Green Chorizo Recipe.
Chorizo is Spanish for sausage.
In Spain you say chorizo and you may get a dry sausage that's seasoned with their famous smoked paprika (Pimentón).
In Mexico, chorizo means fresh sausage made from pork marinated in a chile paste and cooked loose.
In America it's mostly known as the stuff that comes in plastic tubes that's salty, and greasy but tastes great with eggs.
There are places around Chicago that sell homemade chorizo, but this story is about making your own homemade chorizo at home.
I first wrote about Chorizo for a Cuisine of Mexico class I took at Kendall. I made chile pastes and described all the different herbs used to make a beautiful sausage. During the research I stumbled across a description of green chorizo. In her guide of the market at Santiago Tianguistenco, Diana Kennedy wrote:
From this I was hooked, a green sausage! I had to make it, and it only took three years.
I started thinking about chorizo verde again when I wanted a green sausage for St. Patrick's Day. I decided to keep my banger rooted in Irish flavors, so the Mexican verde would have to wait. Then I spied an account of a fruitless green chorizo quest in The Chicago Reader, by food writer Mike Sula. Touched by the writer's plight, I now felt it my civic duty to to come up with an authentic green chorizo recipe.
For this sausage my basic premise was it's coarse ground meat seasoned with a chile salsa (paste).
Here's the all star line up for the green paste:
poblanos y jalapeños
Other bit players include:
I could have included spinach or spinach powder, but it felt like a color crutch, besides, I wouldn't put spinach in my salsa verde. I also considered tomatillos, but I didn't think they contributed enough in color or flavor.
I made four batches of Chorizo. For my first attempt I imagined an futuristic ultra-hip chicken chorizo. The pale meat made a nice palette for a green link, and playing on a riff from the Modernist Cuisine cookbook, I tried Xanthan Gum as a fat replacer
It tasted great, but the texture was that of scrambled eggs, Nice but not what I wanted for this chorizo verde. So much for being hip.
With pork shoulder back in the batter's box the next two batches were about process:
Added in green,
vs. marinated green.
I liked the effect of the "added in green" when I made the St. Patrick's banger, but it wasn't working here. Still not loose enough. Marinating in a green paste for 24 hours is the way to go.
Per 1000g pork shoulder (you can use up to 20% fat too) cut into small cubes.
3 poblano chiles
2 jalapenos (or serrano for a zestier sauce)
3 bunches of cilantro (about 300g)
30g garlic peeled and chopped
25g pepitas (green pumpkin seeds) ground
2 fresh bay leaves, chopped (see notes)
7g black pepper, ground
6g canela (see notes)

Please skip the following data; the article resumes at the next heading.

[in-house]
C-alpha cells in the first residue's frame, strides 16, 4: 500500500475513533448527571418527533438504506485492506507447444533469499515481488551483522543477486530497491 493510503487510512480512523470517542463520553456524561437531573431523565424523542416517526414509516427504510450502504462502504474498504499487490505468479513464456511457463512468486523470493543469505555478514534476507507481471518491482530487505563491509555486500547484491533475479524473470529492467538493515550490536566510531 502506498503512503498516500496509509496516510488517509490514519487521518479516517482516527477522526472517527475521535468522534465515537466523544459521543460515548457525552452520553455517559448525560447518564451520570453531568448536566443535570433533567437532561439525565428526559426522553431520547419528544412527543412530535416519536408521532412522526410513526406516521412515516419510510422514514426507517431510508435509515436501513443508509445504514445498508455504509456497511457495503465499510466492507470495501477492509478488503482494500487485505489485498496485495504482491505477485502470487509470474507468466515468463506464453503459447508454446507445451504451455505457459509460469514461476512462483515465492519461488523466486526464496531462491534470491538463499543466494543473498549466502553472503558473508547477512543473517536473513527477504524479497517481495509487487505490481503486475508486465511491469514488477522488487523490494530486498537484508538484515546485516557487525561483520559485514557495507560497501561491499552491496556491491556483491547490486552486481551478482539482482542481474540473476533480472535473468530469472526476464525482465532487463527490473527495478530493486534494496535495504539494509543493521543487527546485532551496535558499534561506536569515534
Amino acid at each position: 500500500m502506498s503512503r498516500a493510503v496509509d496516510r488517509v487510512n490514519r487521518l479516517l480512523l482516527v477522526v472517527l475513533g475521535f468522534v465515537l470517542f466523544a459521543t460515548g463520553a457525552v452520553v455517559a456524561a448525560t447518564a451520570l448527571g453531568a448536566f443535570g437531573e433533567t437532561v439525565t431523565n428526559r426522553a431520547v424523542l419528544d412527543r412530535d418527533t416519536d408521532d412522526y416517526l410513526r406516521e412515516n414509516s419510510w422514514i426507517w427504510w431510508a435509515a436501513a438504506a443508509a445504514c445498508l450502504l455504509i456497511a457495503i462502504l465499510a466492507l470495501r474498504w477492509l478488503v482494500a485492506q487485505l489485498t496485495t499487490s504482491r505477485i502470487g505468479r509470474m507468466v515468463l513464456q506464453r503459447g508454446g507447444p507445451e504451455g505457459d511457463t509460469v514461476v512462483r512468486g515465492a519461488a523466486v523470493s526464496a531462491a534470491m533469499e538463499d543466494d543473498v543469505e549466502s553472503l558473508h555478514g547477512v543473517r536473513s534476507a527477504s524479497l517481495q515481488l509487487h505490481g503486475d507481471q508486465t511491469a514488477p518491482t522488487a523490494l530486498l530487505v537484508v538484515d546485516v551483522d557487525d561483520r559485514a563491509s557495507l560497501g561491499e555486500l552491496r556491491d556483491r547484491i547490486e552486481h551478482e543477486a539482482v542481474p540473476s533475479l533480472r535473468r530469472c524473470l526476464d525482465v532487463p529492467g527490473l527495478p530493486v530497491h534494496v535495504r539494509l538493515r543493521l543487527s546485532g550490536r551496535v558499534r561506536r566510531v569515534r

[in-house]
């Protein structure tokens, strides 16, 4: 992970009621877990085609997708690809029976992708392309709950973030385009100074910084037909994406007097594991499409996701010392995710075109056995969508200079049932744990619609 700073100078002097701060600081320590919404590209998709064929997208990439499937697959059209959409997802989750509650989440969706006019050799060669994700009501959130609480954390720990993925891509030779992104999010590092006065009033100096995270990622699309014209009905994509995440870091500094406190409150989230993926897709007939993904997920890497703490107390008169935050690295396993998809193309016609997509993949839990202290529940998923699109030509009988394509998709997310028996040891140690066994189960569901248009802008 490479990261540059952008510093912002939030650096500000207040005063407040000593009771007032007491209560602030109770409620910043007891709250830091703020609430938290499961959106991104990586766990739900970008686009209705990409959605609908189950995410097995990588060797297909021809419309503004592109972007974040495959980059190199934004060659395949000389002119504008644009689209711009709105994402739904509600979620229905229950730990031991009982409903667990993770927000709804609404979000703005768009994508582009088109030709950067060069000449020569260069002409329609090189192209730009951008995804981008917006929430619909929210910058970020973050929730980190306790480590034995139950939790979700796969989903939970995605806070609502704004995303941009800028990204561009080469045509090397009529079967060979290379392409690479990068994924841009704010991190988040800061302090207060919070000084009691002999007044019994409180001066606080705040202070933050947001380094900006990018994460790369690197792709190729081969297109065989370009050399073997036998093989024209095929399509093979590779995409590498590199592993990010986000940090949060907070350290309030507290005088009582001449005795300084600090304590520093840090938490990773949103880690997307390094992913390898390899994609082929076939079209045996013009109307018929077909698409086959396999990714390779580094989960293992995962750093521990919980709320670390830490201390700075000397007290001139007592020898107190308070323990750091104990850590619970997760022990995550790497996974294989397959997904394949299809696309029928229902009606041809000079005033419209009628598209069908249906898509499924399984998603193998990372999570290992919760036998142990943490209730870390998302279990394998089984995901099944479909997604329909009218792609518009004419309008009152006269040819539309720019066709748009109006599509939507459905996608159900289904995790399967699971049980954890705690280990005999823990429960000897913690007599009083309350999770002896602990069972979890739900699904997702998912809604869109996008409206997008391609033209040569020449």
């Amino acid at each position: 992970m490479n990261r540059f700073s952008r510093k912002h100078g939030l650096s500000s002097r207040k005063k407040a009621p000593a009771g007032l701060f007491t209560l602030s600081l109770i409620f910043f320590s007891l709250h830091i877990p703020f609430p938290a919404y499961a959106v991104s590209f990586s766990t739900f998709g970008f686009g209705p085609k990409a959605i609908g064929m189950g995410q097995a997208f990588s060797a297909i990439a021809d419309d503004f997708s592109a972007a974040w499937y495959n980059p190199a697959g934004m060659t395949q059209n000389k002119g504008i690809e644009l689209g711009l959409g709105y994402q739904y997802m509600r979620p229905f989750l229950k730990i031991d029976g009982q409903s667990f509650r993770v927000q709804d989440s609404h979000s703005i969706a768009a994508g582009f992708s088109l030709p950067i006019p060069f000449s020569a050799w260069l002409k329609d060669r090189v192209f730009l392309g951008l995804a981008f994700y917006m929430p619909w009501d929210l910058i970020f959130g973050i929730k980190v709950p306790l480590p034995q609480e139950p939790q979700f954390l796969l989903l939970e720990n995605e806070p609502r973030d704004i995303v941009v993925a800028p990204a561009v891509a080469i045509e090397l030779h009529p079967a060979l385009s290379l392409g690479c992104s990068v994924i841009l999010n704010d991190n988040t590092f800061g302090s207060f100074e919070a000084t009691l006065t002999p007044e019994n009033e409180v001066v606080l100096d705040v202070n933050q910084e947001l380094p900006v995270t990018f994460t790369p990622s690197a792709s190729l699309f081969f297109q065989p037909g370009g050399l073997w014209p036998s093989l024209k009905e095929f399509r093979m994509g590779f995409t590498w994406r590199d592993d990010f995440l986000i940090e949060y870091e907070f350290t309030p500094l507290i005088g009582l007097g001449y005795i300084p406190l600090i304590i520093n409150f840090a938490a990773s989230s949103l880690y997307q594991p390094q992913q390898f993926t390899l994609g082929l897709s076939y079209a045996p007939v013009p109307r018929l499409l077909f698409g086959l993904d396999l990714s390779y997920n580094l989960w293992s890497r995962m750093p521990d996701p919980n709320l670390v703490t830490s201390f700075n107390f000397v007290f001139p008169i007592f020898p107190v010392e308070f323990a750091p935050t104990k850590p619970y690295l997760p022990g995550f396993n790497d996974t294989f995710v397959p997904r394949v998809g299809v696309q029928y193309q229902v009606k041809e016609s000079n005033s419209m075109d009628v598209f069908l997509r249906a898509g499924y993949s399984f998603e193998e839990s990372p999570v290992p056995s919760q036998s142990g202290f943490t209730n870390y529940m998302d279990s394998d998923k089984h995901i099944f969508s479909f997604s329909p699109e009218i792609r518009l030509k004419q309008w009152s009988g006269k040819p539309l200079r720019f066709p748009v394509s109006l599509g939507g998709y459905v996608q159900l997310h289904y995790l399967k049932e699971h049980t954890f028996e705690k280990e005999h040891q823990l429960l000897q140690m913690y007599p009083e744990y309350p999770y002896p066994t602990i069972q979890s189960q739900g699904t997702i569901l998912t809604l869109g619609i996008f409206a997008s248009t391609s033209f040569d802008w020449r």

30ml tequila or vinegar (see notes)
To make the salsa verde:
Blanch and shock the cilantro. Remove the lower stems and place leaves in the blender.
Roast the chiles till charred on all sides then remove stems and seeds. Put them in the blender with the cilantro.
Put the rest of the ingredients (except the pork) into the blender.
It's okay to add a little water to get thing going, but you want to keep it kinda thick. let the blender run awhile.
Pass the salsa through a strainer to rid it of any nasty bits. Toss the verde with the with the cut up pork and let it sit in the fridge for 24 hours.
The next day grind the green mix through a large plate. Stir to achieve a uniform pitch, then stuff into casings or roll in plastic. Let it hang in the fridge for a day or two and the green will deepen, especially in the natural casings.
Fresh laurel (bay leaf) is a must. If you don't have your own tree (and you should) check Latino markets or your finer gourmet food shoppes, don't bother using dry, just do without, it's okay.
Canela. While most of the Western world is hooked on cassia, Mexico is one of the largest importers of true cinnamon from India. The nuanced flavor is worth seeking out again at a Latino market or at a spice merchant. Use you cupboard cinnamon if you must, but go easy on it.
Vinegar or tequila. Traditionally vinegar is a part of chorizo, and I made three batches with it at various percentages. I decided to make a fourth with tequila. I found the vinegar made the texture mealy, the acid hindered browning (the Malliard recaction), and not to mention it's pungent. I settled on tequila because it punches up the flavors without being overbearing.
I had a lot of chorizo verde on hand, so...
I put it on pizza,
had several renditions of chorizo hash and eggs,
but it's simply the best on a tortilla.
Chorizo (rojo) by Saucisson MAC
My Mexico : a culinary odyssey with more than 500 recipes by Diana Kennedy. pgs.211-217
"The Elusive Green Chorizo" by Mike Sula
Green Chile Chorizo by Rick Bayless
Chorizo Verde from PROCURADURÍA FEDERAL DEL CONSUMIDOR (PROFECO)
Chorizo verde estilo Toluca from Chef Uri
For the really bored:
A paper on: Determination of some physicochemical characteristics from chorizo verde, a traditional sausage from Toluca, México,(In Spanish, PDF) (Abstract In English)
And finally, no Chorizo post of mine is complete without the Chorizo Song, by my friend, John Novak.